But in an age of heightened fear about mass school shootings, it tripped invisible alarms.
The local Brazosport Independent School District had recently hired a company called Social Sentinel to monitor public posts from all users, including adults, on Facebook, Twitter, and other social media platforms. The company’s algorithms flagged Lafrenais’s tweet as a potential threat. Automated alerts were sent to the district’s superintendent, chief of police, director of student services, and director of guidance. All told, nearly 140 such alerts were delivered to Brazosport officials during the first eight months of this school year, according to documents obtained by Education Week.
Among the other “threats” flagged by Social Sentinel:
Tweets about the movie “Shooter,” the “shooting clinic” put on by the Stephen F. Austin State University women’s basketball team, and someone apparently pleased their credit score was “shooting up.”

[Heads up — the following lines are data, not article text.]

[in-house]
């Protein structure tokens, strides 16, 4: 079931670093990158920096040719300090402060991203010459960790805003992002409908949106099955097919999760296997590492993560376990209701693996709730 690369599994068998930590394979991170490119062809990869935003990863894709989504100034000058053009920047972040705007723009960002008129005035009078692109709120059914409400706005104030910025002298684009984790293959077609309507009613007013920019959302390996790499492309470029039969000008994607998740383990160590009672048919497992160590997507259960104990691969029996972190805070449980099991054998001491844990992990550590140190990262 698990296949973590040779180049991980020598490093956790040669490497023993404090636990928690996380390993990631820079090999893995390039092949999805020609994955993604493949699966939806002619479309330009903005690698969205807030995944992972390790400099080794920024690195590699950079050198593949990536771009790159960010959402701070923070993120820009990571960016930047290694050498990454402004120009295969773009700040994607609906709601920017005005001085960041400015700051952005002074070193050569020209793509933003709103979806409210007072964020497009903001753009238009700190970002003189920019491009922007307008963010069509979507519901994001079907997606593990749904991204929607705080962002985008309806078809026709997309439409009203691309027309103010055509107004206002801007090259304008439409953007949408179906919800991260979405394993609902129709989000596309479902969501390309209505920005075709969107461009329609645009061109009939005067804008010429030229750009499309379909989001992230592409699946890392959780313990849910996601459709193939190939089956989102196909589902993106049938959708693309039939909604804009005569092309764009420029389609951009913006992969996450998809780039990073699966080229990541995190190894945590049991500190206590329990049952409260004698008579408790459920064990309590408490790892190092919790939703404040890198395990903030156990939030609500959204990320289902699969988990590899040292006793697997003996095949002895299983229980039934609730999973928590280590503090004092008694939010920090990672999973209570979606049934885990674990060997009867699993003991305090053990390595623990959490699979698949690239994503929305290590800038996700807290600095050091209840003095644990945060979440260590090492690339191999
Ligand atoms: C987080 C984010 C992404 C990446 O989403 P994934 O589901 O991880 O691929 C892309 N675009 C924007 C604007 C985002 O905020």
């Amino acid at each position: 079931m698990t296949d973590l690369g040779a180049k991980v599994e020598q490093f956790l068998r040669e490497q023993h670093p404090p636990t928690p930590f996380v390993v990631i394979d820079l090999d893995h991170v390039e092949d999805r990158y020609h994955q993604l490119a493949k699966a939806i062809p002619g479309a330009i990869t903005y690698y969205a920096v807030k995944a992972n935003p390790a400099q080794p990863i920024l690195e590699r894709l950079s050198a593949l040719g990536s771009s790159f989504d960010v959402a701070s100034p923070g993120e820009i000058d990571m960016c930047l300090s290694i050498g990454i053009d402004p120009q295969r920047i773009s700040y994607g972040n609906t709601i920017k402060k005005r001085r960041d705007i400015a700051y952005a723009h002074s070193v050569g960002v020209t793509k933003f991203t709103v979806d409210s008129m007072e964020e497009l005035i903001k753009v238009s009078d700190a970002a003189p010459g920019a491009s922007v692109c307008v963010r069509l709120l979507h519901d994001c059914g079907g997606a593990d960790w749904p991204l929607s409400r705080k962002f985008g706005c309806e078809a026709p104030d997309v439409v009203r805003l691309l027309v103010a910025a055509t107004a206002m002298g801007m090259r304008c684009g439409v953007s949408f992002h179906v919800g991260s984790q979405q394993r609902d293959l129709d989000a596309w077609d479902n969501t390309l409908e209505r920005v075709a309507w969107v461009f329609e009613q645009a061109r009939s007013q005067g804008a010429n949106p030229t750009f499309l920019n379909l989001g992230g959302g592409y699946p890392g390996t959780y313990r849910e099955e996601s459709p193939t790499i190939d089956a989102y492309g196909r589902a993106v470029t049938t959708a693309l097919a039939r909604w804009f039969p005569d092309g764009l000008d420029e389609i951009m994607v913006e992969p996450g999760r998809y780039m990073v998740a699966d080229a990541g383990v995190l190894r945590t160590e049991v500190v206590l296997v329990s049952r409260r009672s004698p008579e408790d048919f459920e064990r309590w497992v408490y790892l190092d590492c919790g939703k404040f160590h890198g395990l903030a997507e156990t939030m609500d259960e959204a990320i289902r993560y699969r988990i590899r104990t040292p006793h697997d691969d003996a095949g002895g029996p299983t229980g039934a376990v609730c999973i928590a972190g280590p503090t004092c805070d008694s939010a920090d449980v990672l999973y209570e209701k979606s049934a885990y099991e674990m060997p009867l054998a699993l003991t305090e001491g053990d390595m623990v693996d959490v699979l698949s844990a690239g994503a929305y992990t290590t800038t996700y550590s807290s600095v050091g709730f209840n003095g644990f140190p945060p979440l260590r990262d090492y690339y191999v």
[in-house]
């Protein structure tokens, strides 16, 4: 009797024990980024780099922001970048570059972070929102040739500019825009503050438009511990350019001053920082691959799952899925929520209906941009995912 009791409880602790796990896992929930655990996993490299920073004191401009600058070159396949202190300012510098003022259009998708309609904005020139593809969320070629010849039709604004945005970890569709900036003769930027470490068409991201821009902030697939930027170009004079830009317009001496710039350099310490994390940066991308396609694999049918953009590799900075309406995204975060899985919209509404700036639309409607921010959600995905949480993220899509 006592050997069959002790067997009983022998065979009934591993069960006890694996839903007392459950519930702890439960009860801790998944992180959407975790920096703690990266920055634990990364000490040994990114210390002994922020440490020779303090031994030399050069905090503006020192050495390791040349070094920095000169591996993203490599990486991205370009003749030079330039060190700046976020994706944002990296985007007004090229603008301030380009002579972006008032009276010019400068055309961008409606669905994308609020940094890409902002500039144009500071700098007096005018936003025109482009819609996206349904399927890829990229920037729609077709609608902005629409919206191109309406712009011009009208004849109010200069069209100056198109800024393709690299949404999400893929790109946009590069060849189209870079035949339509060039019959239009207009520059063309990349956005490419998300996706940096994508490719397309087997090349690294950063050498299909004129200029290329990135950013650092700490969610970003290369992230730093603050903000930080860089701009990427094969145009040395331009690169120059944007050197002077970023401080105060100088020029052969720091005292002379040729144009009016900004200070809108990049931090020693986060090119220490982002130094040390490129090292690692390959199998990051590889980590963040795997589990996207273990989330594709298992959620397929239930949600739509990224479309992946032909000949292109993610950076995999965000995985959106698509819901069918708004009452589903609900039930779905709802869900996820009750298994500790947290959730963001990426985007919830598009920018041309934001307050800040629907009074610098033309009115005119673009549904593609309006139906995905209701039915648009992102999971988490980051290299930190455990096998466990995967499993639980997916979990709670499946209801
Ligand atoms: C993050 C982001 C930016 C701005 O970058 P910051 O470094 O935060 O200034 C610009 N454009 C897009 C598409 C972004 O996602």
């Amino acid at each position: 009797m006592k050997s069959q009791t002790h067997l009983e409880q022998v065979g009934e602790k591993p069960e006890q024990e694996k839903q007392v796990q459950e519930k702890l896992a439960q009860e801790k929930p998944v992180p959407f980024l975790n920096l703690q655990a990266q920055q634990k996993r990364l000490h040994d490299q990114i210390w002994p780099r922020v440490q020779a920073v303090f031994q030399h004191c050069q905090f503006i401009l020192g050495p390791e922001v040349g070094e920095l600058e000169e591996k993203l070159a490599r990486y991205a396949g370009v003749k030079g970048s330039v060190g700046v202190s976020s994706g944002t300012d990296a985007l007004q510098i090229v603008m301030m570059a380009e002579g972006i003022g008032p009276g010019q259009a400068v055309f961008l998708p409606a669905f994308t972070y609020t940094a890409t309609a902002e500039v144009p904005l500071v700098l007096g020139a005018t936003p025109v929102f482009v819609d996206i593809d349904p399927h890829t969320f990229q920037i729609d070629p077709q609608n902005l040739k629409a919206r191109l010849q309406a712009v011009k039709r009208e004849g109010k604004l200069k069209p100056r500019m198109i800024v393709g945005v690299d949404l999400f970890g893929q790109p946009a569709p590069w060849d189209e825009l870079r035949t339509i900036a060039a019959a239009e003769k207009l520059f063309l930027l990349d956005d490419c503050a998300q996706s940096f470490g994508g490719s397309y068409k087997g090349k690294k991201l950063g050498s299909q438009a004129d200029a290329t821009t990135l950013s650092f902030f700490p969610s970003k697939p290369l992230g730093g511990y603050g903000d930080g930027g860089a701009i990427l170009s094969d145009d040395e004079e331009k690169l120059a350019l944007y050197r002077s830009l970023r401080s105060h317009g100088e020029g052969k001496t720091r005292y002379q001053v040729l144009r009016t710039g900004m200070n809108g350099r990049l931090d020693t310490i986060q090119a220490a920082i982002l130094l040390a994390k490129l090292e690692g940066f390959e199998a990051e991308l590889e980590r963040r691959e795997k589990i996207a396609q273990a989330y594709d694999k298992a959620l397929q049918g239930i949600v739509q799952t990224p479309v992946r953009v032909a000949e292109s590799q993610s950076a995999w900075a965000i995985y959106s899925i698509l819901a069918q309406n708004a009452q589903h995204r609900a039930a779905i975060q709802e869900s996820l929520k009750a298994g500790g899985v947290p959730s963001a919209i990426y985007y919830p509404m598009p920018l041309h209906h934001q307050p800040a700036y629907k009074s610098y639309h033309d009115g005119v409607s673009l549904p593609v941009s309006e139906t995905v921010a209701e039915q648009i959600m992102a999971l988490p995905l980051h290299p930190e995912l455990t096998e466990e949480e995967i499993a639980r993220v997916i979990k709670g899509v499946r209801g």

A common Facebook quiz, posted by the manager of a local vape shop.
A tweet from the executive director of a libertarian think tank, who wrote that a Democratic U.S. senator “endorses murder” because of her support for abortion rights.
And a post by one of the Brazosport district’s own elementary schools, alerting parents that it would be conducting a lockdown drill that morning.
“Please note that it is only a drill,” the school’s post read. “Thank you for your understanding. We will post in the comment section when the drill is over.”